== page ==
The last group of baby boomers turns 60 this year. While the eldest of the generation have begun to retire, others find themselves at a crossroads. Affording retirement means working longer, but it also means navigating the changing landscapes of jobs that don’t quite fit anymore. Notably, technology positions are fast-paced and tend to lend themselves to a younger generation of workers. There are only so many open CTO positions for tech talent who have moved up through the programming ranks.
For elder GenX and younger boomers, it’s too arduous to create a startup now and impractical to take a pay cut. The cost of retirement increases year over year. And for many, the idea of taking a step ‘down’ in title, pay or responsibility doesn’t sit well.
So what options are available that don’t display outright losses in title or responsibility, continue to pay the bills, and avoid difficult situations where you are potentially being pushed out of your role?
Consulting work can often pay as much as a permanent job. This is an ideal situation if you are able to get benefits from a partner or spouse. Likewise, it provides flexibility to enjoy a preview of retirement without sacrificing compensation needed to sustain retirement.
Often community colleges or small liberal arts schools will hire adjunct faculty with decades of experience in their field. There is no tenure track, thus there is no worry or competition for grants or research papers. In fact, many adjunct professors may choose to do independent contract work while simultaneously teaching a class of two.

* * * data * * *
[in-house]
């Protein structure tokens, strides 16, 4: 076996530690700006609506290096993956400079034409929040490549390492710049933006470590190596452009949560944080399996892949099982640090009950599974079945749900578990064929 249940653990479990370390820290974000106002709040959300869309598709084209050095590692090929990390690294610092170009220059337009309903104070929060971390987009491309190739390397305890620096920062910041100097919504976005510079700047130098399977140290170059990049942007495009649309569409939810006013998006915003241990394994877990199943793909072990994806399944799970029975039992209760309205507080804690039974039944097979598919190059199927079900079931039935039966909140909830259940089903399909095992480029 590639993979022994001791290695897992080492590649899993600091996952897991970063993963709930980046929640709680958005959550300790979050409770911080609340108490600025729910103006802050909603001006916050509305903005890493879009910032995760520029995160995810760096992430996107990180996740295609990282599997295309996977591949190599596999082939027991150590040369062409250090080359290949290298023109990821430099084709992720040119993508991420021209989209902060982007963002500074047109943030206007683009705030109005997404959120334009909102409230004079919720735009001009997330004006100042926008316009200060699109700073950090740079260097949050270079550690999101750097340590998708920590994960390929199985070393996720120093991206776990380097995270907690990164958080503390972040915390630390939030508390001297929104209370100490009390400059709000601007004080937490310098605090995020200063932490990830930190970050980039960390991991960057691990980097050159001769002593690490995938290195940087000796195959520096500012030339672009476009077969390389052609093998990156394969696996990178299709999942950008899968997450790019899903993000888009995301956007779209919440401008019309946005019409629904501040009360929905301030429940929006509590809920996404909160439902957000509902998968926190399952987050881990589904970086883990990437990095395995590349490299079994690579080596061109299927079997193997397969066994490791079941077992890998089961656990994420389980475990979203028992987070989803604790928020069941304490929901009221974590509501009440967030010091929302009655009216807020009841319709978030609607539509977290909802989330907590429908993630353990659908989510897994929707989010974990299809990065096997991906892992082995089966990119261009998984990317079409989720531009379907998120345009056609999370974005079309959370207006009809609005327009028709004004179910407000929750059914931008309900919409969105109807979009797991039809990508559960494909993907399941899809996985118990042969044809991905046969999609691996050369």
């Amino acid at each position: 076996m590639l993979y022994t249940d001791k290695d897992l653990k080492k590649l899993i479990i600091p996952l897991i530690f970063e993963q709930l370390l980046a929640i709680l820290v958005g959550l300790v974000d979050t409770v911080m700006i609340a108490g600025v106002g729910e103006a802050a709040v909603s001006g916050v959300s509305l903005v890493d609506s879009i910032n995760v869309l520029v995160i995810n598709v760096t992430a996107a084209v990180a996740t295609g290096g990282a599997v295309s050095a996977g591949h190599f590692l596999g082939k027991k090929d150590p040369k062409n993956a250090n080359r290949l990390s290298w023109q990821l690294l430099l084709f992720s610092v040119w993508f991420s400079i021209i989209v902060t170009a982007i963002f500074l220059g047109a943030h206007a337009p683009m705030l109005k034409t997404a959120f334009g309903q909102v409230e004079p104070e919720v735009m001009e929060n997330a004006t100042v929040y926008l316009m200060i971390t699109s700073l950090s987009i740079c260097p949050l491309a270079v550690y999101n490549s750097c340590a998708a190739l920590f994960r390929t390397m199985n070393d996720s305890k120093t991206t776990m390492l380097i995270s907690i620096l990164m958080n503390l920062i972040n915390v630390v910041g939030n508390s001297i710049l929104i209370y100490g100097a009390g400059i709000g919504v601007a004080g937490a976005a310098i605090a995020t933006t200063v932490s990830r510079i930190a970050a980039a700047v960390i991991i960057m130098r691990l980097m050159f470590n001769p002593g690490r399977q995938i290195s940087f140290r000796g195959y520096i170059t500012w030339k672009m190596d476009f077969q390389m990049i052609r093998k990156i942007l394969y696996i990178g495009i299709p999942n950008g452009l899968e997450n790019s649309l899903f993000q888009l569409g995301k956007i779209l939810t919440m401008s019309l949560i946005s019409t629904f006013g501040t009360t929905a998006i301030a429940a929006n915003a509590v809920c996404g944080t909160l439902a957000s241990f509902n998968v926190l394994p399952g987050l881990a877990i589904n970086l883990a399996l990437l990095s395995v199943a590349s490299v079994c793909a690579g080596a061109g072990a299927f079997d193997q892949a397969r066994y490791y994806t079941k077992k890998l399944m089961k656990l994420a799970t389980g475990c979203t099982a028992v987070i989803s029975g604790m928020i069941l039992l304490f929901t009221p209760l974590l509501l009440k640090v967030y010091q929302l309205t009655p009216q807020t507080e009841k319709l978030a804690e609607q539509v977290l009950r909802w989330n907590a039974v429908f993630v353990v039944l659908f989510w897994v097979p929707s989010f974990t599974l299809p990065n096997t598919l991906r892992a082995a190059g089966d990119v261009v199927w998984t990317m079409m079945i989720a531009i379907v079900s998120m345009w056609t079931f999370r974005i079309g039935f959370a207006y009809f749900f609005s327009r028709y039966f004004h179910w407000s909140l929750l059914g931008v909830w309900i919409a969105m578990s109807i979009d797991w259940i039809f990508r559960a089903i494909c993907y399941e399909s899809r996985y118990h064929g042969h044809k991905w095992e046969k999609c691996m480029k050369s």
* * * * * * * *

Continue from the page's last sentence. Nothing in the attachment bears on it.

If much of your career has focused on people management and hiring within your field, career coaching might be the logical next step. Whether you start your own business as a career coach or join a group – you will use your specialized knowledge of the field to coach graduates to executives, review resumes, and help them to network.
Leverage Your Age
There is certainly no shortage of age discrimination. It is harder to find a job after 50 and even harder at 60 when a potential employer knows that you won’t be around for the long haul. The right solution might be to leverage your age upfront with an employer. If a specific position or department will be phased out over the next few years, this is an opportunity for them to bring you on in a temporary capacity, knowing that both sides are expecting a definitive end to the position.
Ultimately, you also have the option to stay the course. Utilize staffing agencies who can vouch for your experience and get you in the door. You may be able to leverage your experience, take on consulting positions, or simply find a new permanent job that aligns with your end-of-career goals.